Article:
The comment published in the online magazine “War of the Rocks” pointed out that Russia’s posture prompted Sweden and Finland to “sign a “host country support agreement with NATO to speed up the process of NATO garrison when needed.”

In August, after Russian warships were spotted on Gotland in the Baltic Sea, the Swedish army was hurriedly dispatched to the area.

The divergence of public opinion is a factor in the two countries. Opinion polls found that the Swedes disagree on the wisdom of joining NATO, but pollsters found that compared with the 1990s, the Swedes have undergone a major change, when the vast majority of people opposed joining NATO. A recent poll in Finland found that a majority of 40% still oppose joining NATO, with a support rate of 26%, but sentiment in support of NATO is rising.

Even before the President and Prime Minister of Finland delivered New Year’s speeches, Russia expressed disappointment that Finland or Sweden might try to join NATO.

According to “EU Today”, Russian Foreign Ministry spokesperson Maria Zakharova stated on December 29: “It is clear that Finland and Sweden’s accession to NATO will have serious military and political consequences. Russia needs to do Give a full response.”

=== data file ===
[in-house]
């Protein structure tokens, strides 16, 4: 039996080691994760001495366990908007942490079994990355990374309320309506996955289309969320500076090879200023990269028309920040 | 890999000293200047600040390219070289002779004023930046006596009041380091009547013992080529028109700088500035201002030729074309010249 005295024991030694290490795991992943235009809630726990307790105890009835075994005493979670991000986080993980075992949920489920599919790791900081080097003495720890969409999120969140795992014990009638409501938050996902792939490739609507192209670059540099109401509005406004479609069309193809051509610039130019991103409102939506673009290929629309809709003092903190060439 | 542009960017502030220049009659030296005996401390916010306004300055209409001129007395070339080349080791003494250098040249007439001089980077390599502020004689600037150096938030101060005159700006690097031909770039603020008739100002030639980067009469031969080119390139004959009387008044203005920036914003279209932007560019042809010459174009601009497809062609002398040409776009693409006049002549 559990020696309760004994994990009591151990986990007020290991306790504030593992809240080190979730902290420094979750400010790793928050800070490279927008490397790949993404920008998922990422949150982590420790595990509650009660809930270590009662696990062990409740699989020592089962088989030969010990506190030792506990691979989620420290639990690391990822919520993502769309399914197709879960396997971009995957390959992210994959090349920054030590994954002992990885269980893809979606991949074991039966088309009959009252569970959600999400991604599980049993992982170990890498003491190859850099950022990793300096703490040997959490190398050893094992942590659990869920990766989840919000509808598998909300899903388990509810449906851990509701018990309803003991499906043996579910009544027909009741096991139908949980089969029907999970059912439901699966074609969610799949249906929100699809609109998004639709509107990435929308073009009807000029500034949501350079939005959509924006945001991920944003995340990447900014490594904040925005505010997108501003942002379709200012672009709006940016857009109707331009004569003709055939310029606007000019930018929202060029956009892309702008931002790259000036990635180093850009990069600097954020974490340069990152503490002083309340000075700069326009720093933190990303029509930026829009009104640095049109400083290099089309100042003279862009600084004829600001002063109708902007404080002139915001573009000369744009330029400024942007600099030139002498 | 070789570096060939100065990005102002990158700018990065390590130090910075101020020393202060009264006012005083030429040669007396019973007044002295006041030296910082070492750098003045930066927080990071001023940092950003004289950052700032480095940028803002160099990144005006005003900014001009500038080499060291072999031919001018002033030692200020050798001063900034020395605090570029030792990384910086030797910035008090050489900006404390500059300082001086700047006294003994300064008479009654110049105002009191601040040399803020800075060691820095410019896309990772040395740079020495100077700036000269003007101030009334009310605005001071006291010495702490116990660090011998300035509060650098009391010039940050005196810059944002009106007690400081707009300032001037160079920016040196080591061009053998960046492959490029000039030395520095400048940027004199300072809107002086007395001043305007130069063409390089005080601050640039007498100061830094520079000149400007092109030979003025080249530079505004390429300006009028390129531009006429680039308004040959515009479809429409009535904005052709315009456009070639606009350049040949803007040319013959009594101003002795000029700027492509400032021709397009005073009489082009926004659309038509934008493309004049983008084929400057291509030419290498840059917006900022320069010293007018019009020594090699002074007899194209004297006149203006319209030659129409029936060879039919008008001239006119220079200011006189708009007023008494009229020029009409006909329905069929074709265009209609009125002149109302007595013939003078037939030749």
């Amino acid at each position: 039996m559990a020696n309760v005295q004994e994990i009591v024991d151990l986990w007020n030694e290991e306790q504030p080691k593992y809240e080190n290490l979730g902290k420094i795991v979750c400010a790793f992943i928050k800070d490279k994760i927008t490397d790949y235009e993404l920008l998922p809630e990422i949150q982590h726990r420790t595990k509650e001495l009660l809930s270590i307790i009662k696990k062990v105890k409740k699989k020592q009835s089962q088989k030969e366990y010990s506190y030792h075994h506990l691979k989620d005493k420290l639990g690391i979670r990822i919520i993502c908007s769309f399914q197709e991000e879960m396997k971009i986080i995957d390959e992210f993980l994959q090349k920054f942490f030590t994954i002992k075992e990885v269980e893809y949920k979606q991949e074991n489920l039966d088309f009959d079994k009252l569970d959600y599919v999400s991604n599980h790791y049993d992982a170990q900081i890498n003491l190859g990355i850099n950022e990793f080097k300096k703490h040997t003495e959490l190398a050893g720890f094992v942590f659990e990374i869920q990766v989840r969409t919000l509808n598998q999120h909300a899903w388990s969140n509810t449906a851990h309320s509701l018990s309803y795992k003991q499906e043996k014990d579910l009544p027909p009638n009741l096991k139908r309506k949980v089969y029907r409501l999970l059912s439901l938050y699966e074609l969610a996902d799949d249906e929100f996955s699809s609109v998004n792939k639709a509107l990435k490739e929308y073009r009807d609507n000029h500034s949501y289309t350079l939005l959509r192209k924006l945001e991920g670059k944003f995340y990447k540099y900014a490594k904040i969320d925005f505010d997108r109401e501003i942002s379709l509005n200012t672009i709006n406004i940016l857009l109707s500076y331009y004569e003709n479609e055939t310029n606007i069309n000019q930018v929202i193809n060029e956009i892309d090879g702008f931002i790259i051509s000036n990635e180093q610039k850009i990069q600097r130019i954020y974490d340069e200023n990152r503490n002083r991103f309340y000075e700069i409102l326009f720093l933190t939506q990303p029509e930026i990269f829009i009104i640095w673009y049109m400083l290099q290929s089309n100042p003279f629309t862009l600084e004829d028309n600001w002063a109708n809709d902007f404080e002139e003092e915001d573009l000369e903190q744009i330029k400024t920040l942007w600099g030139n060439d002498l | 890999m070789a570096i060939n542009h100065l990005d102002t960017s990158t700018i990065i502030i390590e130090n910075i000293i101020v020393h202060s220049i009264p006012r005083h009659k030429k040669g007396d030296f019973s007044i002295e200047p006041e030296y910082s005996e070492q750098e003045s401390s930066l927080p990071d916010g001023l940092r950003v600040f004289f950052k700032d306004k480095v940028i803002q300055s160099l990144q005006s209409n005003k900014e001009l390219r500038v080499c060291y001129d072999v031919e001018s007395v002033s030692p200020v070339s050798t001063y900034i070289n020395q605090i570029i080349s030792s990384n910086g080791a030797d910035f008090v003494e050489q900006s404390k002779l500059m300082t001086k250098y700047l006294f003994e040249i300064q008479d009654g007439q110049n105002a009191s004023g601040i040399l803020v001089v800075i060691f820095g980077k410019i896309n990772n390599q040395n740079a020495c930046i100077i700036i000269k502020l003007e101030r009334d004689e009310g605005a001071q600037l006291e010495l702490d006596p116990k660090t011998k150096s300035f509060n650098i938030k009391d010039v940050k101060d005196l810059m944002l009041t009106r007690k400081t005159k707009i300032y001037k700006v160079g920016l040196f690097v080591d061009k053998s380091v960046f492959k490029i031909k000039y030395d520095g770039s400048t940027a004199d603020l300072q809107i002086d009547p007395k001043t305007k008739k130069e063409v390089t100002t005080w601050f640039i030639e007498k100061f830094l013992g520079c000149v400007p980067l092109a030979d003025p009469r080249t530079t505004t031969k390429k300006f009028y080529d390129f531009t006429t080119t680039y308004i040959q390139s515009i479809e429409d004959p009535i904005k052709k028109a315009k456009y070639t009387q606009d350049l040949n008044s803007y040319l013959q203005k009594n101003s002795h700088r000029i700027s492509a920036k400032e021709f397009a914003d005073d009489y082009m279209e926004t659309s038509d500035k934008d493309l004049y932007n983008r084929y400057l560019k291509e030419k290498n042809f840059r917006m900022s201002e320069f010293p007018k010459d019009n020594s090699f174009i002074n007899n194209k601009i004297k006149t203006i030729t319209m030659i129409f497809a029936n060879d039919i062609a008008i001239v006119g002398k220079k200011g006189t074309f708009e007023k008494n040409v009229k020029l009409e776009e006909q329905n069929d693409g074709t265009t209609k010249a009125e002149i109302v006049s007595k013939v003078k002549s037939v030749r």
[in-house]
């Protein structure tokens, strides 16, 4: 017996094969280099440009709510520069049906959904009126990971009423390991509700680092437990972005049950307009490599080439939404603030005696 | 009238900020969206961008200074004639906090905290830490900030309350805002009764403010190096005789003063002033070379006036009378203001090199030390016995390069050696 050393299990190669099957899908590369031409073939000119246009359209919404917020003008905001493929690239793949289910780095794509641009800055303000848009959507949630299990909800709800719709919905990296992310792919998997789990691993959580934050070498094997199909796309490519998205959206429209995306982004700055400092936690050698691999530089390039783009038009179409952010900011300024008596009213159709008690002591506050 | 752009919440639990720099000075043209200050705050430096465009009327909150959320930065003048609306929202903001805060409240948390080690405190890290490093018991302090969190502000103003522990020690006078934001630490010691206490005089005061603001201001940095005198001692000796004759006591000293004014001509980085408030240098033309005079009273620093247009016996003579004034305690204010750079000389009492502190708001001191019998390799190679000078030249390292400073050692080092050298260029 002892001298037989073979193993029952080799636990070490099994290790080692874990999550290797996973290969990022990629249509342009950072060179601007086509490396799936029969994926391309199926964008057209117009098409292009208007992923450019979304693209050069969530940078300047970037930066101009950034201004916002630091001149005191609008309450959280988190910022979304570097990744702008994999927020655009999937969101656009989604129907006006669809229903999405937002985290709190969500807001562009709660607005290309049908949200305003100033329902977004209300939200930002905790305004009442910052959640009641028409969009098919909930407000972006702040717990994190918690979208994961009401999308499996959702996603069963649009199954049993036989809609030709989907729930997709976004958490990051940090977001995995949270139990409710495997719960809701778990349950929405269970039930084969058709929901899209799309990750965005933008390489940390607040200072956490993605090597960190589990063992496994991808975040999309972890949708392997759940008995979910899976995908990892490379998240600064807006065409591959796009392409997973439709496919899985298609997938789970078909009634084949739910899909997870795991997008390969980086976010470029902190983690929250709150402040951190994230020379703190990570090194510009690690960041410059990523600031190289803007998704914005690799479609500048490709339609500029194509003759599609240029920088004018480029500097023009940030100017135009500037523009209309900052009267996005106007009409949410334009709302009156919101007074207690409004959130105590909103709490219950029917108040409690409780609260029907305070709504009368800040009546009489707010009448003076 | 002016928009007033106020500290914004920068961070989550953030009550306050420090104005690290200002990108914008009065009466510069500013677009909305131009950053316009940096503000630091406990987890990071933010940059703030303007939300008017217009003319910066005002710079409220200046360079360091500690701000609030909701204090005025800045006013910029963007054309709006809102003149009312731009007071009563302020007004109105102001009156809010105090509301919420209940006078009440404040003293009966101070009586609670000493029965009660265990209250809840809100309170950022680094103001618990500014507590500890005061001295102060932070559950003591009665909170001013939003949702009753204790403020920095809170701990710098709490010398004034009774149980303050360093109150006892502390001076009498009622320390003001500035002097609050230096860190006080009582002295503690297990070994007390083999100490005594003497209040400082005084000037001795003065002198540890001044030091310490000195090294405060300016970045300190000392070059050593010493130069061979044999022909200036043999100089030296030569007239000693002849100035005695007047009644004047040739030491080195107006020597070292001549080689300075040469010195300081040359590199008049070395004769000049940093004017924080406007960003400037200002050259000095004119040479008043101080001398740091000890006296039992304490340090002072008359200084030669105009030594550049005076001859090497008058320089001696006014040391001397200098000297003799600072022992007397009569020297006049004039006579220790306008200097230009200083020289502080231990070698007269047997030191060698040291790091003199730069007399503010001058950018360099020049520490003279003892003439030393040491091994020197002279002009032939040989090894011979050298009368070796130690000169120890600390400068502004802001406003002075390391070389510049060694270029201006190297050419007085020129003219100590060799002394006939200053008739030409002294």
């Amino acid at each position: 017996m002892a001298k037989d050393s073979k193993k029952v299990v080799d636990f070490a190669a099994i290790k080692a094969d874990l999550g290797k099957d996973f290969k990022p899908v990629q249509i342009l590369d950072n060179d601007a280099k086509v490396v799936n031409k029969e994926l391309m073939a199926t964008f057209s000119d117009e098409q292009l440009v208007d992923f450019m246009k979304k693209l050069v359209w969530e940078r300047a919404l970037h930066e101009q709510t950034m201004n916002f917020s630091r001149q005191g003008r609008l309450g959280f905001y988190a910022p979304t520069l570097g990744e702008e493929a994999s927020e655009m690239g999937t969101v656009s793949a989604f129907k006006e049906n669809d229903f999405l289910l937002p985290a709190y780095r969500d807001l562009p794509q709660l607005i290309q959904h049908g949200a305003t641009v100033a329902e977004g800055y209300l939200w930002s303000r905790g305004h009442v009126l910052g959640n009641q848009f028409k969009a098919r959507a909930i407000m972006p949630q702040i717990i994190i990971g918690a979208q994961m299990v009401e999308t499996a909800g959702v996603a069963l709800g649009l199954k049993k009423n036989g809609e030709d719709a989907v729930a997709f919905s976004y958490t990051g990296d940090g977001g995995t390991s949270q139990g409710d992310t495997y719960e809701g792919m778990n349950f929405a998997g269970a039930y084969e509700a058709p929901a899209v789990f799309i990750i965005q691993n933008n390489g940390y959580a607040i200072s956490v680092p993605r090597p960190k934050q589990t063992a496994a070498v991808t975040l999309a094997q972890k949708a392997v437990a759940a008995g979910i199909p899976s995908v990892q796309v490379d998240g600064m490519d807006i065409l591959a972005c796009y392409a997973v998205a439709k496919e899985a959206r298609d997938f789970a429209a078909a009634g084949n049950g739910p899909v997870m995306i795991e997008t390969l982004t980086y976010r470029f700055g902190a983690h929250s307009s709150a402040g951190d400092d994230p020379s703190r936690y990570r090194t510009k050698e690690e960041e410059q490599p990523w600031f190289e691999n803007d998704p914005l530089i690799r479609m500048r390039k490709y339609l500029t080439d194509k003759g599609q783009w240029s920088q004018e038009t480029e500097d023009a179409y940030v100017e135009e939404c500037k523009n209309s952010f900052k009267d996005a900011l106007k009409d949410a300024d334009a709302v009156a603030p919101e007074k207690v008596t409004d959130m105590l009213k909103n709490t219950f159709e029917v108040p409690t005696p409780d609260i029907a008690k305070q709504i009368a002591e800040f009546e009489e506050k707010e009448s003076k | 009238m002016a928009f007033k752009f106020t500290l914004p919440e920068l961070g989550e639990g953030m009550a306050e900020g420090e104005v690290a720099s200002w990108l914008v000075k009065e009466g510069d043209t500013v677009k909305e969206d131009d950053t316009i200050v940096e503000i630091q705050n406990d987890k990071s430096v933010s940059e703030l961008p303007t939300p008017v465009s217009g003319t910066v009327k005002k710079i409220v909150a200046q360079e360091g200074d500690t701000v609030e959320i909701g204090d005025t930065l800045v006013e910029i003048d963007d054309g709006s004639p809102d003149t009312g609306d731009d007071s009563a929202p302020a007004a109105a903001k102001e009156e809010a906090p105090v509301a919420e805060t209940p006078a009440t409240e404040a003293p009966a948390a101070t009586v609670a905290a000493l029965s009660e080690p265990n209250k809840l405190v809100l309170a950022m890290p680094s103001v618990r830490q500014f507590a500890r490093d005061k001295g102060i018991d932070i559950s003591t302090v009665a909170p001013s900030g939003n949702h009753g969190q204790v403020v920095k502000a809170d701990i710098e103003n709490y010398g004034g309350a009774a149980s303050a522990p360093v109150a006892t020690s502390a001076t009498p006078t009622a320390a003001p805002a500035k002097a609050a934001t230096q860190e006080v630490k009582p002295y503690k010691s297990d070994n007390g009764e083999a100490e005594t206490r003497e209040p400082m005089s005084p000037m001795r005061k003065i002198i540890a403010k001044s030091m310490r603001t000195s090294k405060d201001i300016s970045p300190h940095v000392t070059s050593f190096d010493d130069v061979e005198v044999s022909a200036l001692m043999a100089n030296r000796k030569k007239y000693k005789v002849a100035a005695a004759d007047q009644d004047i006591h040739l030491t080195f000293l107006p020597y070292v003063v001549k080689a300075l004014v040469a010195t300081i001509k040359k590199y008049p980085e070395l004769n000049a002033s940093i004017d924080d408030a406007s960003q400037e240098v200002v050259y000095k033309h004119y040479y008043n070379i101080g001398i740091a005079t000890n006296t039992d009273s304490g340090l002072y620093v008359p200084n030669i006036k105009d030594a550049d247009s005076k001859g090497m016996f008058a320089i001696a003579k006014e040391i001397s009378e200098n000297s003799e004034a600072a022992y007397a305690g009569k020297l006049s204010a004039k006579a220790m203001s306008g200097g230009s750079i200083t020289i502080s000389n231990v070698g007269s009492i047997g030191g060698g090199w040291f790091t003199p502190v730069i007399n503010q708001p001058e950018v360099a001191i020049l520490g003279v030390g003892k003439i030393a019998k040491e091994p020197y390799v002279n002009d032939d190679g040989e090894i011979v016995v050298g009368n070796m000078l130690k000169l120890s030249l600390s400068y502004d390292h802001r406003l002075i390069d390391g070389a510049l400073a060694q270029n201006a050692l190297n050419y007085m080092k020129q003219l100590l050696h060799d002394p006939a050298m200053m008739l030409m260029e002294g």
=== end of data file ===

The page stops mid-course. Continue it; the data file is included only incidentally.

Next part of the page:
The United States and NATO are increasingly worried that Russia may be about to invade Ukraine. Russia has been building an army on the Ukrainian border.

The buildup triggered the U.S.-backed Ukrainian army to dig on their side of the border, causing foreign policy headaches for the Biden administration.

Moscow even tested hypersonic missiles to emphasize its request from the West to ensure that NATO will not further expand to Russia’s neighboring countries.

President Biden warned Putin on the phone last week that if the Russian army takes further military actions against Ukraine, the United States may substantially increase its sanctions against Moscow in response to this request. Putin said that such a move by the United States may lead to a complete breakdown of relations between the two countries.

Biden then worked hard throughout the weekend to prevent war in Europe. A few days after nearly an hour of difficult talks with Putin, he arranged an inspiring meeting with Ukrainian Prime Minister Volodmir Zelensky.

Although some in Washington said Mr. Biden’s attitude towards Moscow was not firm enough, on Sunday, an important Democrat warned Mr. Putin that his hard-line talk might trigger what he worried: more countries close to the Russian border and NATO signs an agreement to protect itself.

Representative Adam B. Schiff, a California Democrat and chairman of the Standing Committee on Intelligence of the House of Representatives, said that Russia’s military actions against Ukraine will trigger people to rethink the border between Russia and the West.

“I also think that a strong deterrent is understanding that if they do invade, it will bring [NATO] Get closer to Russia, not push it further,” Mr. Schiff said on the CBS “Face the Country” program.